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From Prison To President Memoirs Tell Of Mandela’s Rise From Underground Subversive To Pinnacle Of Power In South Africa

“Long Walk to Freedom” By Nelson Mandela (Little, Brown ($24.95, 558 pages) More than 30 years ago, I stood outside the Supreme Court building in Pretoria, South Africa, and watched as a police van drove through the screaming crowd. At the van’s barred windows you could glimpse clenched fists giving the Amandla! (Power) salute of the African National Congress.

That was the last public sighting of Nelson Mandela for 27 years. The next time the world was to see the man who more than any other symbolizes the struggle against apartheid, he would be walking out of a prison near Cape Town, destined to become the country’s first elected black leader.

But on June 12, 1964, there were few in that Pretoria crowd who dared predict Mandela would ever be free. There was just relief the judge had not sentenced Mandela to death, instead giving him a life sentence for treason.

In his autobiography “Long Walk To Freedom,” Mandela recalls that day, speculating that international pressure prevented the judge from passing the death sentence. “He knew that if we were executed, the great majority of the people would regard him as our killer.”

From Pretoria, Mandela and his other longtime partners in the struggle against apartheid were taken to Robben Island, the grim fortress prison off the coast of Cape Town where political prisoners were held. If the South African authorities hoped that by shutting Mandela away from the world he would be forgotten, they were wrong. They also erred in keeping the political prisoners together.

“Our survival depended on understanding what the authorities were attempting to do to us, and sharing that understanding with each other,” Mandela writes. “It would be very hard if not impossible for one man alone to resist.”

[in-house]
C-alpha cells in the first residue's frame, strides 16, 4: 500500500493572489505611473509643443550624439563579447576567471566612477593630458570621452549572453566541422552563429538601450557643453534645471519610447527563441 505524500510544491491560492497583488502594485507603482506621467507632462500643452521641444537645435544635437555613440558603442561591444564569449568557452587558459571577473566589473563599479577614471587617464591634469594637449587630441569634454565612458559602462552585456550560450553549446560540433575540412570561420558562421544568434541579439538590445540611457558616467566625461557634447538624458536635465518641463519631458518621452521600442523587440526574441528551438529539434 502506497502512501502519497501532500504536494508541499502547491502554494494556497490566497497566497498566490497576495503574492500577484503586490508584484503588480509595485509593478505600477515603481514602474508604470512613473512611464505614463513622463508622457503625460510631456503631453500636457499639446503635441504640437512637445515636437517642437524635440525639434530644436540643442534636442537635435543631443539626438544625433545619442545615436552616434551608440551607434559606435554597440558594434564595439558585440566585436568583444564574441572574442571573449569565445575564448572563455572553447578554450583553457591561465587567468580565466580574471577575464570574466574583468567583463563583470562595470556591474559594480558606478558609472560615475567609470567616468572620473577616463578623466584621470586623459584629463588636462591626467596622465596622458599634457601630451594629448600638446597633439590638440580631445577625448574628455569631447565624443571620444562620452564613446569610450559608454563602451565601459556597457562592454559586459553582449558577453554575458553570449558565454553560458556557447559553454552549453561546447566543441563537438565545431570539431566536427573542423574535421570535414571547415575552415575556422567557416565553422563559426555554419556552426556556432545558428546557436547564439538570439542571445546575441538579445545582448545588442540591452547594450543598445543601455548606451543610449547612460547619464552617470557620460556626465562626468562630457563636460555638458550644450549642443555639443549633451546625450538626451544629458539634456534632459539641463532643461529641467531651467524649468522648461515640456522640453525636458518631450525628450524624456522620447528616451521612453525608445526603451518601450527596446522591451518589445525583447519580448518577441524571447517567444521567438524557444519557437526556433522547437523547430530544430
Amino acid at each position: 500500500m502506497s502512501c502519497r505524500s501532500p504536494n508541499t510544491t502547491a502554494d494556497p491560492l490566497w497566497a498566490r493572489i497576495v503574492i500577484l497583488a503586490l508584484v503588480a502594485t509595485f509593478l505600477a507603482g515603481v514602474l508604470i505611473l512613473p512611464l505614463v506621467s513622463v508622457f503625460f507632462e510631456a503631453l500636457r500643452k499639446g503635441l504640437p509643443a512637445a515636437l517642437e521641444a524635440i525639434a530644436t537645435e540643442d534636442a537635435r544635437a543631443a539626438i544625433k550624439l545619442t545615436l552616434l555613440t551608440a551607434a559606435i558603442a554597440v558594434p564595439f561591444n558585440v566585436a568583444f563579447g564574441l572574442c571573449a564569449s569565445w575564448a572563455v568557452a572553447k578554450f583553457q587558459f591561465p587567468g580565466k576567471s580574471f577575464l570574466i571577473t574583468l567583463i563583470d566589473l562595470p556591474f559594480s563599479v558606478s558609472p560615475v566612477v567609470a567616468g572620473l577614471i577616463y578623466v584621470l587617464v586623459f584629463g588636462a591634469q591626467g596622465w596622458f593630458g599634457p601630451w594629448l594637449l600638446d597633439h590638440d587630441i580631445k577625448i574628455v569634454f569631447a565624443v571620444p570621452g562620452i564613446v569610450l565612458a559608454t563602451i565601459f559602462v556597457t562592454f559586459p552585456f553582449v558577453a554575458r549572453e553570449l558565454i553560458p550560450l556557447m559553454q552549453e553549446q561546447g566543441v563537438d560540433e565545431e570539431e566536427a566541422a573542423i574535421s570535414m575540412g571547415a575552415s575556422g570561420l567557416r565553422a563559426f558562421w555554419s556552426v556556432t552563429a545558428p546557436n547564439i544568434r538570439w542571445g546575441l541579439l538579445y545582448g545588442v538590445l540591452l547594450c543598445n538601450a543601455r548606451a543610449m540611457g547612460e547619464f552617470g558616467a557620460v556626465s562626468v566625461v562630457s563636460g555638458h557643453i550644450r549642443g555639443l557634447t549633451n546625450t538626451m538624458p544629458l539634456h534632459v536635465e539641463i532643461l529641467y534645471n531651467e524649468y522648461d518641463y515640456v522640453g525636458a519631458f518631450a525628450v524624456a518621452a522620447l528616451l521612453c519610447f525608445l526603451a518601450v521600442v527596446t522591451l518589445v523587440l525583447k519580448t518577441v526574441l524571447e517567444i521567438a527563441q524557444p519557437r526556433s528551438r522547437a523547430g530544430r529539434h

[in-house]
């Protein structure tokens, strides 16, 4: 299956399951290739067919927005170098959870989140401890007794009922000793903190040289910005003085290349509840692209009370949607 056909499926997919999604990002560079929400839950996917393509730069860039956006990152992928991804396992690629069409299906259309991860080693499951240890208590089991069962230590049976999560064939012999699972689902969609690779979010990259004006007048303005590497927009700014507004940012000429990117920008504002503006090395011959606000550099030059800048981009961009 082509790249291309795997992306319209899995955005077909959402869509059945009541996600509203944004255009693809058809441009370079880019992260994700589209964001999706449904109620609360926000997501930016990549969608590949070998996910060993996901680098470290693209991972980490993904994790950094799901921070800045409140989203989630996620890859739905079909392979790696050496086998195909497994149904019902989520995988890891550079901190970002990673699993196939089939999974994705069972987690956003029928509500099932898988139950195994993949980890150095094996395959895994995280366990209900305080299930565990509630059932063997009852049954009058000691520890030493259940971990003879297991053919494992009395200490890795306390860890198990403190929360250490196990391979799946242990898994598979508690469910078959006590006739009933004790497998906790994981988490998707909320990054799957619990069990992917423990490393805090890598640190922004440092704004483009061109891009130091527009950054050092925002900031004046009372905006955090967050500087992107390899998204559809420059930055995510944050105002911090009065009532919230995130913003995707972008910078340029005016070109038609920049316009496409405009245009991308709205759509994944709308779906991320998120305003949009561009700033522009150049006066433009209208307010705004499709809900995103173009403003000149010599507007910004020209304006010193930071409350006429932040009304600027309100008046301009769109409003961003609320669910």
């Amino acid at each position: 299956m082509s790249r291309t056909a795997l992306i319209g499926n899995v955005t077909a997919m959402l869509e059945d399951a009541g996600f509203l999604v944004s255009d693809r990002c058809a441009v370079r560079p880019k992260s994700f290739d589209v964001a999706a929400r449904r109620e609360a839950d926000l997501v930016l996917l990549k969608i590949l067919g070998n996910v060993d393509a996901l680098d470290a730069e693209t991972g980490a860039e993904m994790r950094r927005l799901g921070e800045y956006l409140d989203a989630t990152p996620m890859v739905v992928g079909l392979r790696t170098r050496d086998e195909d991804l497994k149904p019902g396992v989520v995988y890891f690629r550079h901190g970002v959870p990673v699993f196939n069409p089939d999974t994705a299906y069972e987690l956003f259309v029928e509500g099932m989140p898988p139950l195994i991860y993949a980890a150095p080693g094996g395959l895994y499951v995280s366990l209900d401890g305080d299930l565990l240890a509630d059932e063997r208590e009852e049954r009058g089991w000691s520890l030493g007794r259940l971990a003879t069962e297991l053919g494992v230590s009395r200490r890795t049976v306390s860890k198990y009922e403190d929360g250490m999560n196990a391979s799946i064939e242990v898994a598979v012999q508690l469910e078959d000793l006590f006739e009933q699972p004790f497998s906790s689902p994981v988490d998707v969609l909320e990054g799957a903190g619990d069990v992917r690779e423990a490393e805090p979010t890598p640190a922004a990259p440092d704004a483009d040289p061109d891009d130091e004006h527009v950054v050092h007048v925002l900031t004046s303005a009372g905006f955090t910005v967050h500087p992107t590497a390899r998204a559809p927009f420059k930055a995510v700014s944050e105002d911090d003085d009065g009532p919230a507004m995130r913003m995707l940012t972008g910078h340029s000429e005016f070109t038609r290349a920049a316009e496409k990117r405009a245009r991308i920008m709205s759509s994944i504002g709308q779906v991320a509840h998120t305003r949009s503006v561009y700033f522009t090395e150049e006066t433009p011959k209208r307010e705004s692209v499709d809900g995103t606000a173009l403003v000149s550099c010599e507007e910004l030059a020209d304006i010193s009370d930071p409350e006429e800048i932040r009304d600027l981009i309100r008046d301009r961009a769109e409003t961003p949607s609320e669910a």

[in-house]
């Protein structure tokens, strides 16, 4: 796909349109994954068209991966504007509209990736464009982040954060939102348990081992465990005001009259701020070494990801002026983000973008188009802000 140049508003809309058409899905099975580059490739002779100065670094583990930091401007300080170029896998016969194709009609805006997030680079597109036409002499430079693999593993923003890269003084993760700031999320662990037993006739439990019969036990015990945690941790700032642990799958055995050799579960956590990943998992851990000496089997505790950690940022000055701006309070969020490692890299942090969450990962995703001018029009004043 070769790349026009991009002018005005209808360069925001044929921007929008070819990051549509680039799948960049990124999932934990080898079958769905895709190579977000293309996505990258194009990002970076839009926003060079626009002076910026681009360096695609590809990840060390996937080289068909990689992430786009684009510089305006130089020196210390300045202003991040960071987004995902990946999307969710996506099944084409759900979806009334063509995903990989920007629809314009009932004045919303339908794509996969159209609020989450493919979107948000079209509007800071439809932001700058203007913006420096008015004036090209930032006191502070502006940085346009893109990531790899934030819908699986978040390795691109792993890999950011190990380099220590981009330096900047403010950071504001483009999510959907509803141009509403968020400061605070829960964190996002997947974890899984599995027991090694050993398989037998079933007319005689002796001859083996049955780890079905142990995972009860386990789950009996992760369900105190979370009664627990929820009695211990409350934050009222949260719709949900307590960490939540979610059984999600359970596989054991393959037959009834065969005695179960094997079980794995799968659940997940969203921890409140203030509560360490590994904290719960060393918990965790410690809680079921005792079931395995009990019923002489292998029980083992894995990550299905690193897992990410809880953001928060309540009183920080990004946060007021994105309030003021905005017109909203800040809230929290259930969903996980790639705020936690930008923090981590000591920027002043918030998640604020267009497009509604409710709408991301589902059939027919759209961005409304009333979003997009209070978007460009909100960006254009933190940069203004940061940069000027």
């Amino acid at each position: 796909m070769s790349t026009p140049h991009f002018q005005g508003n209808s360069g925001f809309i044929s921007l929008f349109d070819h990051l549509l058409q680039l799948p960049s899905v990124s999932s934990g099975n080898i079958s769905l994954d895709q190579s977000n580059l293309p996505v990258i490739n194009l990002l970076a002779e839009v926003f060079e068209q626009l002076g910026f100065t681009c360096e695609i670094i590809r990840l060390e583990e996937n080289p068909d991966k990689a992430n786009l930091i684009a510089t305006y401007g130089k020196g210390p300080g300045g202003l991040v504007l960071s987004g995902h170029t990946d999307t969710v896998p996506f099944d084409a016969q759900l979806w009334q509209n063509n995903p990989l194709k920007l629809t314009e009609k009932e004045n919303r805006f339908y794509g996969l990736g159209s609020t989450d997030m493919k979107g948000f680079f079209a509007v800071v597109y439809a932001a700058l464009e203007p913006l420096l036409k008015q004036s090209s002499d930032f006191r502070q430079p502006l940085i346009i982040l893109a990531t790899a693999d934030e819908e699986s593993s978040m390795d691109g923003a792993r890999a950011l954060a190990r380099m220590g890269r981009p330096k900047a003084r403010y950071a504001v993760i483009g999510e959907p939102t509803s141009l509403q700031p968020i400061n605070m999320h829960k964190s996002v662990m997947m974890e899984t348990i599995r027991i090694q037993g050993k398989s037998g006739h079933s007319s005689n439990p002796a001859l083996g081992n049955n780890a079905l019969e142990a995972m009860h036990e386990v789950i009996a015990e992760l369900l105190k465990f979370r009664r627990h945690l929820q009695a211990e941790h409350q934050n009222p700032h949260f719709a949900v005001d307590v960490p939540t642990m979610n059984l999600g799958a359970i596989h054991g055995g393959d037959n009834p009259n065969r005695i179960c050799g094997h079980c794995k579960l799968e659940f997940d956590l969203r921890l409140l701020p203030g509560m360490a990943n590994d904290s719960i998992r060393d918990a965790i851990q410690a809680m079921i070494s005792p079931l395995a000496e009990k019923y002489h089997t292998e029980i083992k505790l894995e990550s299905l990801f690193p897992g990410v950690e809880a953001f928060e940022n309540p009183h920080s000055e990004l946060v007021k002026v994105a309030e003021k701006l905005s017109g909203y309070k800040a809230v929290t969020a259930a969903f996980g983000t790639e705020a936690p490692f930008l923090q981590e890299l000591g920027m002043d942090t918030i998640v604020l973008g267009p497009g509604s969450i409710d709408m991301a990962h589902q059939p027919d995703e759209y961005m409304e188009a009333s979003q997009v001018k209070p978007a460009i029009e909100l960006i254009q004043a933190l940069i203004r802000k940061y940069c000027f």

During the long years of imprisonment, he learned how to defeat any attempt to rob him of his dignity and pride.

The story of Nelson Mandela starts with his birth in 1918, at Vezo, a tiny village near Umtata, the capital of the Transkei, 550 miles south of Johannesburg near the Natal border.

Mandela’s father was a chief and an adviser to the Thembu royal house. Mandela was educated at Methodist schools and later at the University College of Fort Hare.

Fleeing an arranged tribal marriage, Mandela arrived in Johannesburg in the early 1940s and began studying law. He also met Walter Sisulu, the man he was to share the long years of imprisonment with and the person he credits with introducing him to the ANC.

By the 1950s, Mandela was an established ANC leader, helping to organize the passive resistance demonstrations. With other protesters, Mandela spent four years successfully fighting treason charges.

In the early 1960s, Mandela and other ANC leaders decided change in South Africa could not be achieved without violence. At Mandela’s suggestion, the ANC created a military wing, Umkhonto we Sizwe (The Spear of the Nation), to carry out sabotage missions.

Some of the best passages of the book are those in which Mandela describes his life underground, moving from house to house as he tried to organize the resistance. He writes with almost a lyrical feeling about his sense of desolation at being separated from his wife, Winnie, and their young children. But Mandela’s days as the Black Pimpernel ended when he was arrested by security police while posing as the chauffeur of a white friend.

Two years later, Mandela and other ANC leaders were charged with treason and received the life sentences, which ended only when Prime Minister F. W. De Klerk, realizing apartheid had failed, began talks with Mandela that were to lead to the historic 1994 election.

Mandela, with the help of journalist Richard Stengel, divides his life into sections, some of which are more powerful than others. When writing about his time on the run and his long years on Robben Island, Mandela compels attention. His words are as powerful as the speech he made at the end of his last treason trial when he outlined why he was prepared to die for his dream of freedom.

Writing about life after prison, however, Mandela gets buried in the endless details involved in working out with De Klerk and the other political groups the agreement that paved the way for the election.

One endearing feature of Mandela’s book is that he appears never to have forgotten the name of anyone who treated him courteously or helped him during the decades of struggle. He also records the names of his enemies - the prison warders who bullied and tortured him unnecessarily, the senior prison officials who relished every petty indignity they could inflict on him.

Mandela makes it clear that he is a pragmatist, a man willing to turn the other cheek if necessary to reach his goal. He does not convey the impression of a man filled with hate and vengeance, and this is perhaps one of the most remarkable things about this memoir by one of this century’s most remarkable men.